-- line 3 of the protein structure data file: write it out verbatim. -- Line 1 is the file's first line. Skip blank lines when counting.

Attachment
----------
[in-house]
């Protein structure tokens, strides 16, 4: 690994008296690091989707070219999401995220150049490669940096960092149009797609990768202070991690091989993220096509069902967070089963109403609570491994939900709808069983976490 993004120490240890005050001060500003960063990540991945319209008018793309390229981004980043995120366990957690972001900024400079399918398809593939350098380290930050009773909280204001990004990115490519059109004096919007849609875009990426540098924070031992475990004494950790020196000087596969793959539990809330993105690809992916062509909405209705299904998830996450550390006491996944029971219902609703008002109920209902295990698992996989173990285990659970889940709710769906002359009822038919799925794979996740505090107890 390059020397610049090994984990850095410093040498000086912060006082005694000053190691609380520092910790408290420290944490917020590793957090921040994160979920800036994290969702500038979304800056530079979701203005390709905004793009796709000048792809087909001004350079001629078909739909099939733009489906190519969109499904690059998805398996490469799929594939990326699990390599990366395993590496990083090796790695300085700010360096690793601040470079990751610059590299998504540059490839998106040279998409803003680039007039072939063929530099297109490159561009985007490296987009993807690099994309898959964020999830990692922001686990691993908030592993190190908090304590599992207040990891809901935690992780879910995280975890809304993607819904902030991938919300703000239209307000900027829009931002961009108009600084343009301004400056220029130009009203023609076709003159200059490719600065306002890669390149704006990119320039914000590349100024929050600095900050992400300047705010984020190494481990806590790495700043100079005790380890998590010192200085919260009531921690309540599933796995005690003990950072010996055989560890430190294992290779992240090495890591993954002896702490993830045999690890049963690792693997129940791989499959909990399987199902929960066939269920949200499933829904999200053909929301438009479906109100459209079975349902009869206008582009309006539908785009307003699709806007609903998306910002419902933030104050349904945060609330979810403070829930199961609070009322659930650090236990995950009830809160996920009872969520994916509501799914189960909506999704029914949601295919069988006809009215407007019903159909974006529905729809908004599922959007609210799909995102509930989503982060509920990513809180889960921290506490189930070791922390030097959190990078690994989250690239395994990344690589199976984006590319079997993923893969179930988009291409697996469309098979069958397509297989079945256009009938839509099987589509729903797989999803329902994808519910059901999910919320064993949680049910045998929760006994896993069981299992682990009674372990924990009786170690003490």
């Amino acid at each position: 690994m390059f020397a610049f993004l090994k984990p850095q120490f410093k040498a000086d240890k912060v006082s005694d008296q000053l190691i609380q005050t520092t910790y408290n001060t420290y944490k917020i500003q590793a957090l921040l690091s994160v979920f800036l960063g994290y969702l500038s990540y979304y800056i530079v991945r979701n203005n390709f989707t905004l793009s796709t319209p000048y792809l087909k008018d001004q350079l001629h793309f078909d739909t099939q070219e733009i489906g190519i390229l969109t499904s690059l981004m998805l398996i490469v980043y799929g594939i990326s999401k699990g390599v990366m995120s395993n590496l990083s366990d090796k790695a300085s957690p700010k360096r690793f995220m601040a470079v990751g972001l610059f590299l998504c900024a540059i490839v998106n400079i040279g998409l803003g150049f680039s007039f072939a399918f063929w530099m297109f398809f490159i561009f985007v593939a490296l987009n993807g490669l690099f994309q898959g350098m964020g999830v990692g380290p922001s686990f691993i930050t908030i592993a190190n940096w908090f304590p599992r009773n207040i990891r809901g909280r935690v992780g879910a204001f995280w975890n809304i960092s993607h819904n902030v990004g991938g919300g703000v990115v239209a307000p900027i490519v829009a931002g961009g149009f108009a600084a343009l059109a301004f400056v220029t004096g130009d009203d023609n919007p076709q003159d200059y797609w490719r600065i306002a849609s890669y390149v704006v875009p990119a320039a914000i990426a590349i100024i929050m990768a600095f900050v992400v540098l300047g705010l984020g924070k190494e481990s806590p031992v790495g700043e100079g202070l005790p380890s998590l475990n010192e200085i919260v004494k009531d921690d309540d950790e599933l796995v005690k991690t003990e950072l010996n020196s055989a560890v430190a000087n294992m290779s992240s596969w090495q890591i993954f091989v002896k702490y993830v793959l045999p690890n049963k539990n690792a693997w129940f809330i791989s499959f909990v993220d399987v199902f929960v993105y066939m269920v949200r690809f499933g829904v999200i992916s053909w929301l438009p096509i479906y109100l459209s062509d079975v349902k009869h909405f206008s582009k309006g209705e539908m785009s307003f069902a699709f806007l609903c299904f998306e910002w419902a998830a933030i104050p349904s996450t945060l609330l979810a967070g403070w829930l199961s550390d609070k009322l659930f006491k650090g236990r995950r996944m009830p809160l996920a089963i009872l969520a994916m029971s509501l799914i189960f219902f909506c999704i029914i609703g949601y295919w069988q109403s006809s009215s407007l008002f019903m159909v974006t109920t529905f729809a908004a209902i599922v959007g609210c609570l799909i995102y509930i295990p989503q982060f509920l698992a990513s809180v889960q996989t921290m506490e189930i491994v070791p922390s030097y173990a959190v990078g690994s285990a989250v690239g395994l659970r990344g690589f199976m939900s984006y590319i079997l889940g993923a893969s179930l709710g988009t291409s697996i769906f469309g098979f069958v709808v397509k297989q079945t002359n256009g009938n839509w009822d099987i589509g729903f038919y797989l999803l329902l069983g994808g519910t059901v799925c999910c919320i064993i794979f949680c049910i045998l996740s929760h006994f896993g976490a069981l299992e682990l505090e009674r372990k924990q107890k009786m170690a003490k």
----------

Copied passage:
């Amino acid at each position: 690994m390059f020397a610049f993004l090994k984990p850095q120490f410093k040498a000086d240890k912060v006082s005694d008296q000053l190691i609380q005050t520092t910790y408290n001060t420290y944490k917020i500003q590793a957090l921040l690091s994160v979920f800036l960063g994290y969702l500038s990540y979304y800056i530079v991945r979701n203005n390709f989707t905004l793009s796709t319209p000048y792809l087909k008018d001004q350079l001629h793309f078909d739909t099939q070219e733009i489906g190519i390229l969109t499904s690059l981004m998805l398996i490469v980043y799929g594939i990326s999401k699990g390599v990366m995120s395993n590496l990083s366990d090796k790695a300085s957690p700010k360096r690793f995220m601040a470079v990751g972001l610059f590299l998504c900024a540059i490839v998106n400079i040279g998409l803003g150049f680039s007039f072939a399918f063929w530099m297109f398809f490159i561009f985007v593939a490296l987009n993807g490669l690099f994309q898959g350098m964020g999830v990692g380290p922001s686990f691993i930050t908030i592993a190190n940096w908090f304590p599992r009773n207040i990891r809901g909280r935690v992780g879910a204001f995280w975890n809304i960092s993607h819904n902030v990004g991938g919300g703000v990115v239209a307000p900027i490519v829009a931002g961009g149009f108009a600084a343009l059109a301004f400056v220029t004096g130009d009203d023609n919007p076709q003159d200059y797609w490719r600065i306002a849609s890669y390149v704006v875009p990119a320039a914000i990426a590349i100024i929050m990768a600095f900050v992400v540098l300047g705010l984020g924070k190494e481990s806590p031992v790495g700043e100079g202070l005790p380890s998590l475990n010192e200085i919260v004494k009531d921690d309540d950790e599933l796995v005690k991690t003990e950072l010996n020196s055989a560890v430190a000087n294992m290779s992240s596969w090495q890591i993954f091989v002896k702490y993830v793959l045999p690890n049963k539990n690792a693997w129940f809330i791989s499959f909990v993220d399987v199902f929960v993105y066939m269920v949200r690809f499933g829904v999200i992916s053909w929301l438009p096509i479906y109100l459209s062509d079975v349902k009869h909405f206008s582009k309006g209705e539908m785009s307003f069902a699709f806007l609903c299904f998306e910002w419902a998830a933030i104050p349904s996450t945060l609330l979810a967070g403070w829930l199961s550390d609070k009322l659930f006491k650090g236990r995950r996944m009830p809160l996920a089963i009872l969520a994916m029971s509501l799914i189960f219902f909506c999704i029914i609703g949601y295919w069988q109403s006809s009215s407007l008002f019903m159909v974006t109920t529905f729809a908004a209902i599922v959007g609210c609570l799909i995102y509930i295990p989503q982060f509920l698992a990513s809180v889960q996989t921290m506490e189930i491994v070791p922390s030097y173990a959190v990078g690994s285990a989250v690239g395994l659970r990344g690589f199976m939900s984006y590319i079997l889940g993923a893969s179930l709710g988009t291409s697996i769906f469309g098979f069958v709808v397509k297989q079945t002359n256009g009938n839509w009822d099987i589509g729903f038919y797989l999803l329902l069983g994808g519910t059901v799925c999910c919320i064993i794979f949680c049910i045998l996740s929760h006994f896993g976490a069981l299992e682990l505090e009674r372990k924990q107890k009786m170690a003490k």